LONDON - A WOMAN has given birth to two children after her fertility was restored using transplants of ovarian tissue, the first time the complex treatment has produced two babies from separate pregnancies.
Claus Yding Andersen, the Danish doctor who treated the woman, said the case showed how this method of storing ovarian tissue was a valid way of preserving fertility and should encourage the technique to be used more in girls and young women facing treatment that may damage their ovaries.
This is the first time in the world that a woman has had two children from separate pregnancies as a result of transplanting frozen and thawed ovarian tissue,' said Dr. Andersen, who reported the case in the Human Reproduction medical journal.
Dr. Andersen's patient, Danish woman Stinne Holm Bergholdt, had ovarian tissue removed and frozen during treatment for cancer, and then restored once she was cured. She gave birth to a girl in Feb 2007 after receiving fertility treatment. She then conceived naturally and gave birth to another girl in Sept 2008.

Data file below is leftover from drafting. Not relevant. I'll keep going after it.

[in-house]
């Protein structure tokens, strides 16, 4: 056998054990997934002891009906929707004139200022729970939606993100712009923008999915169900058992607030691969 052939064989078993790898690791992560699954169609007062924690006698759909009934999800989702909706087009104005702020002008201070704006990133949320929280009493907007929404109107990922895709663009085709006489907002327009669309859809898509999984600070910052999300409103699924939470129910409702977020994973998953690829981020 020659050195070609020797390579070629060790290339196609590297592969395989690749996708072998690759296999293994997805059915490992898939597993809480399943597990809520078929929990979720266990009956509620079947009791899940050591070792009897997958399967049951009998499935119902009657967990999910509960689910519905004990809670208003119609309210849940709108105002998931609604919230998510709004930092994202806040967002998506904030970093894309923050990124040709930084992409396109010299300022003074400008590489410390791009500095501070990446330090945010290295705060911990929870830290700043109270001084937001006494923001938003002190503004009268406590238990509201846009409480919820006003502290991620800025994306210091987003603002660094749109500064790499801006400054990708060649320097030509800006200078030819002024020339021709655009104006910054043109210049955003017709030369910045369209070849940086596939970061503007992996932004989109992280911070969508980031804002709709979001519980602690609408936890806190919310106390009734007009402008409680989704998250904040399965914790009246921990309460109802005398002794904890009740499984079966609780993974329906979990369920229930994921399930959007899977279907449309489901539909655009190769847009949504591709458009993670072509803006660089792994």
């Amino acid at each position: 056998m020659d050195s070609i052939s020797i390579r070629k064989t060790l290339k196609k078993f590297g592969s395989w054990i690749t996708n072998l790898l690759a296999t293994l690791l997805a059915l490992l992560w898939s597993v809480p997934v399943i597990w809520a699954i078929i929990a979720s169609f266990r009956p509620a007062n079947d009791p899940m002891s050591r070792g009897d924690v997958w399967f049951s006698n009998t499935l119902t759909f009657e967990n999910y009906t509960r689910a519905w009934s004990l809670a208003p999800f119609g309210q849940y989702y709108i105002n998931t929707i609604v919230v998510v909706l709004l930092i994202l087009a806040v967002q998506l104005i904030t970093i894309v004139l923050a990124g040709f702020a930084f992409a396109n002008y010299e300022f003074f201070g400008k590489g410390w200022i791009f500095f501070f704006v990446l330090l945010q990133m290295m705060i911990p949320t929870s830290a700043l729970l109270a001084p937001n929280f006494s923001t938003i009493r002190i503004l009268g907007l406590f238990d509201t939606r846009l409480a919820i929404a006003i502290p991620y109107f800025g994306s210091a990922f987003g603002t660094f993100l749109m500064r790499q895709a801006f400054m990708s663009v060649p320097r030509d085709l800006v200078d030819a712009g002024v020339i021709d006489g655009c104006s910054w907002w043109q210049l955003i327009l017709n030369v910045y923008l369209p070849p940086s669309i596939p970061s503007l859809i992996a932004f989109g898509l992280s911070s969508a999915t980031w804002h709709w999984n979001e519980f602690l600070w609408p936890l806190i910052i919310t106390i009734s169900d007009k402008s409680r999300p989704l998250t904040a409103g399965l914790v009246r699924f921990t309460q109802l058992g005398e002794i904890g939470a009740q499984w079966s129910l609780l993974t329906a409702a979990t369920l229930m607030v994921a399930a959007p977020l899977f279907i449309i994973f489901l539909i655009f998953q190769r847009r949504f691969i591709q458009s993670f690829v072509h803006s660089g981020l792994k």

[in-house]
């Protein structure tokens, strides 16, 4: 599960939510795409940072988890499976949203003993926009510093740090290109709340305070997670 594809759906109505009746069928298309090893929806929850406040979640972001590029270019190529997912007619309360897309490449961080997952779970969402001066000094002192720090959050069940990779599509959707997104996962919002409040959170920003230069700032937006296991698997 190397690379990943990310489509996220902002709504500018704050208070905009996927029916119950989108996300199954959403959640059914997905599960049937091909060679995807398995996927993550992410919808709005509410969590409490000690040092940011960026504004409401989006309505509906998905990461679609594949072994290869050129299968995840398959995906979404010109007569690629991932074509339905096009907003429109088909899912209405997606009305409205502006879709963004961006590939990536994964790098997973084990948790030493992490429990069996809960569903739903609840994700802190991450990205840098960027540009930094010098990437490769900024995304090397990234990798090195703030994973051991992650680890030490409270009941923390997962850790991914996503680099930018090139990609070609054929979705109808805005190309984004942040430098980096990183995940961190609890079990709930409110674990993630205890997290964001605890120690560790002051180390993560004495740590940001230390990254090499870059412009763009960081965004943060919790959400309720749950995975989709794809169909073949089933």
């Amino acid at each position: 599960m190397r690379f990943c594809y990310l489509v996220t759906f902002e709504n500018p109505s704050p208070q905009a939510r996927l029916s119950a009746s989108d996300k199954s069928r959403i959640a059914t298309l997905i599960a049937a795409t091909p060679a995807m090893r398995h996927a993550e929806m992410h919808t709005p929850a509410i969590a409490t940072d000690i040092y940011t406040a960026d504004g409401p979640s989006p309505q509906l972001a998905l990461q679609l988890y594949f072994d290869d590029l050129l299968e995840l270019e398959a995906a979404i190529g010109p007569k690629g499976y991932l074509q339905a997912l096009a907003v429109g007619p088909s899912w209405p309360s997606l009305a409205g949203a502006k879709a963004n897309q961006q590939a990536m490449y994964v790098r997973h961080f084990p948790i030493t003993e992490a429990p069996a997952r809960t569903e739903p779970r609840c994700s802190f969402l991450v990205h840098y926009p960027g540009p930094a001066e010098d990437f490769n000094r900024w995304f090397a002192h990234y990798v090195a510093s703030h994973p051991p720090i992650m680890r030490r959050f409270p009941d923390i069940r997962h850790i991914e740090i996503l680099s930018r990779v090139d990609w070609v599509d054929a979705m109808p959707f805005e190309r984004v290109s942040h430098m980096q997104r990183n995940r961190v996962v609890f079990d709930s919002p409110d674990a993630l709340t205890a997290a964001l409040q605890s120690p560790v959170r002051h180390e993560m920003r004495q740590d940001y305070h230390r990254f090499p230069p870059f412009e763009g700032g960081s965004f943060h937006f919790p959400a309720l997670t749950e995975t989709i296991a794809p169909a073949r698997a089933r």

Nine children have been born worldwide as a result of transplanting frozen and thawed ovarian tissue. Three (including Ms Bergholdt's two) were born in Denmark after treatment carried out by Dr. Andersen, who is Professor of Human Reproductive Physiology at the University Hospital of Copenhagen.
Gillian Lockwood, medical director of Midland Fertility Services in central England and Pete Braude, head of women's health at King's College London, both said the key to the success of this kind of treatment was the woman's age. Dr. Braude said the fact that Ms Bergholdt was 27 when her treatment began had boosted her chances. -- REUTERS